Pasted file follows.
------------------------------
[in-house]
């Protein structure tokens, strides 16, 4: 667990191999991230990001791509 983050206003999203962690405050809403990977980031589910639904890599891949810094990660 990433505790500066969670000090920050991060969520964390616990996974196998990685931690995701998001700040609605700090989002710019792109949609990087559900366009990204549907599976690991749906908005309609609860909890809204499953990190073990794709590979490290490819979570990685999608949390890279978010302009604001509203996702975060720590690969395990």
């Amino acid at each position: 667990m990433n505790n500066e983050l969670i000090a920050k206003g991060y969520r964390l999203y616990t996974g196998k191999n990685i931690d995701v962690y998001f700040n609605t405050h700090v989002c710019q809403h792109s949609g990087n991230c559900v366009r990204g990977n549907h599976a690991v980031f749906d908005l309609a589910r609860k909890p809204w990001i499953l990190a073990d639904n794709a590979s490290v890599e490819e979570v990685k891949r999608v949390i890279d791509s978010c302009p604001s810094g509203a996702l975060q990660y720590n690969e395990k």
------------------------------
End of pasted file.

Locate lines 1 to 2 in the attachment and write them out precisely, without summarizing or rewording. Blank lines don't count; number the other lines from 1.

[in-house]
């Protein structure tokens, strides 16, 4: 667990191999991230990001791509 983050206003999203962690405050809403990977980031589910639904890599891949810094990660 990433505790500066969670000090920050991060969520964390616990996974196998990685931690995701998001700040609605700090989002710019792109949609990087559900366009990204549907599976690991749906908005309609609860909890809204499953990190073990794709590979490290490819979570990685999608949390890279978010302009604001509203996702975060720590690969395990």